The Importance of “Emotional” Sobriety In Recovery
Physical sobriety occurs when your body is free from substances, and you are committed to remaining abstinent in the future. You have probably gone through detox, and begun or completed treatment for addiction, and you feel as if you are doing reasonably well.
Emotional sobriety is a different animal, however. At the heart of it, it is more or less the ability to experience your feelings – moreover, you aren’t numb to them, you aren’t ignoring them, and you are no longer using substances to self-medicate.
Physical sobriety can occur in a matter of weeks. Emotional sobriety, unfortunately, often takes much longer, possibly months or years to achieve.
The path to being emotional sober is often challenging. In the past, you have probably been using substances to bury emotional hurt, including traumatic experiences or mental illness. Being sober means that you must be proficient at living without drugs or alcohol, and refusing to reach for them as a response to negative thoughts and feelings.
The following are four essential elements of emotional sobriety:
The Ability To Manage Adverse Feelings
You can’t entirely rid yourself of negative thoughts and feelings, but you can learn to manage them.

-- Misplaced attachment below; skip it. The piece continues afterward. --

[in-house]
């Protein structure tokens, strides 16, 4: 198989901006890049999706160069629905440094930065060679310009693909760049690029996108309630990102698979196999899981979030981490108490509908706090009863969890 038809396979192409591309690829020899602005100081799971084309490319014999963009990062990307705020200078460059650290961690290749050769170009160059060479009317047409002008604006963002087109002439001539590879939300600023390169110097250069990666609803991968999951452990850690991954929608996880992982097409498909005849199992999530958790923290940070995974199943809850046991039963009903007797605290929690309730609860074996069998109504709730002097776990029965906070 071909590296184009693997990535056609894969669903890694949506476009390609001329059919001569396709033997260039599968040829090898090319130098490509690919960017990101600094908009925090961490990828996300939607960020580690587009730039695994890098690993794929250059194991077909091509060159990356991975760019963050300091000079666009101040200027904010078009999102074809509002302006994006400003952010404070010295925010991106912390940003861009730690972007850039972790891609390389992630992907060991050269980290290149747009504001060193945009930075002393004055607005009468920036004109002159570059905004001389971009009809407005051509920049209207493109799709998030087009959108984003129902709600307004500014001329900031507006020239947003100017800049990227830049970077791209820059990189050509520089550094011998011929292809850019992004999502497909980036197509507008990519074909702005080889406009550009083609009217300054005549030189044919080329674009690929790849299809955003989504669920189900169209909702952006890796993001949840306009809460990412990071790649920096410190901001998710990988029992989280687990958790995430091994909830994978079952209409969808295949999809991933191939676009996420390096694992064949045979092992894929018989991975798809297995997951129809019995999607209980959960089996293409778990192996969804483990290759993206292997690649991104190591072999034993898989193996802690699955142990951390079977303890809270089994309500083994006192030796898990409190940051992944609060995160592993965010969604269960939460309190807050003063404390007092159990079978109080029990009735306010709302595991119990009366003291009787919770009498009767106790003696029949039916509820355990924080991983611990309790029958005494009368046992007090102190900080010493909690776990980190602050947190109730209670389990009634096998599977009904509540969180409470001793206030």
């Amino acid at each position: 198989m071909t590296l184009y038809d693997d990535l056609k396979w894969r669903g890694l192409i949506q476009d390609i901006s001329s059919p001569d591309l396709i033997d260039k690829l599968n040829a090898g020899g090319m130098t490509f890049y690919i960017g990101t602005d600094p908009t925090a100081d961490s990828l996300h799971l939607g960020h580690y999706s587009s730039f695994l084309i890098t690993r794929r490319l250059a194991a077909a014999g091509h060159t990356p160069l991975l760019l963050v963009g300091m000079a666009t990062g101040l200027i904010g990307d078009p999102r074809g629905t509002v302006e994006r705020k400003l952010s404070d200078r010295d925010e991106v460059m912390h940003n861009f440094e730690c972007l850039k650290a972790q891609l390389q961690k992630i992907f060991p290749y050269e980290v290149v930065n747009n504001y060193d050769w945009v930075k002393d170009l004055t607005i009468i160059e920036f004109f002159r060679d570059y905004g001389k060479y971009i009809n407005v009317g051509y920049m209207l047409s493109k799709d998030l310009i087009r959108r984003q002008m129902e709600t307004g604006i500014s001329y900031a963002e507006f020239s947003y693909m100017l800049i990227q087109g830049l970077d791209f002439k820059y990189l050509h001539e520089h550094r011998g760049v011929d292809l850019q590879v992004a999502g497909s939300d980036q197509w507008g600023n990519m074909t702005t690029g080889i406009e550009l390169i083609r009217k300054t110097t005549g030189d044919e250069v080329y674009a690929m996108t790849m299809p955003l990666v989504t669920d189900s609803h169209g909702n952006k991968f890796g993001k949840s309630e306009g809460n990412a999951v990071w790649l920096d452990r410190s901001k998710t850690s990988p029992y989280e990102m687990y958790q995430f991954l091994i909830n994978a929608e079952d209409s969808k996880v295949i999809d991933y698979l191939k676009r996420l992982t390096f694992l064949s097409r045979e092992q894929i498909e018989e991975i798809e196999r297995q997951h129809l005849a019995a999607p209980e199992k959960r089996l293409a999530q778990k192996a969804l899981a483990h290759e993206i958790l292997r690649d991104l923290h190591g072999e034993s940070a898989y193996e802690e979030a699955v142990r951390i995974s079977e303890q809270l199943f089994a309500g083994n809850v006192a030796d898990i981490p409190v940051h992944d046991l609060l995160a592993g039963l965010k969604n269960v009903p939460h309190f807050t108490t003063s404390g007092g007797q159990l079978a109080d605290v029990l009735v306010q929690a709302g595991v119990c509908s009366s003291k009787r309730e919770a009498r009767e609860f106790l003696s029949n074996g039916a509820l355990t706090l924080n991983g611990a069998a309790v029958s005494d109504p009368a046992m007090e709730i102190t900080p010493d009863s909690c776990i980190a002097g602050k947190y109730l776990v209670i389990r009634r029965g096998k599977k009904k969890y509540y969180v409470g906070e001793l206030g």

When these thoughts pop up without warning, you have to learn to be mindful of your responses and future behaviors instead of acting rashly and ending up doing something you will regret.
One thing that most substance abusers have in common is impulsivity and being unable to regulate their emotions.
Part of the recovery process is gaining the ability to understand that are are some things that you can and cannot control, and you need only take action on those things that you have control over. Negative emotions are among those – you have power over these feelings, and they need not have power over you.
This ability is not much different than the control you are currently using to remain sober and doesn’t necessarily mean you ignore thoughts and feelings by trying to block them. A critical component of learning to manage negative emotions is to pause and look at them objectively, rather than immediately reacting upon them.
Critically, you need not view these emotions as either good or bad – they just are. This practice is often referred to as mindfulness, and has been shown to reduce cravings for substances.
Learn To Live in the Present
Living in the present is difficult for most people. We spend an extraordinary amount of time living in the past, feeling regret, guilt, shame, and ruminating on past adverse experiences.
We can’t change the past, however, and therefore, we must look to the future.
This action, in of itself, however, has its problems. We may see ourselves in a worse state of being, or not at all.
For some, it’s challenging to imagine themselves at some future point in their life as being happy and fulfilled without substances, and their goals accomplished.
We can learn from our mistakes and use them to help advise our future decisions, but dwelling on what is gone doesn’t foster emotional growth.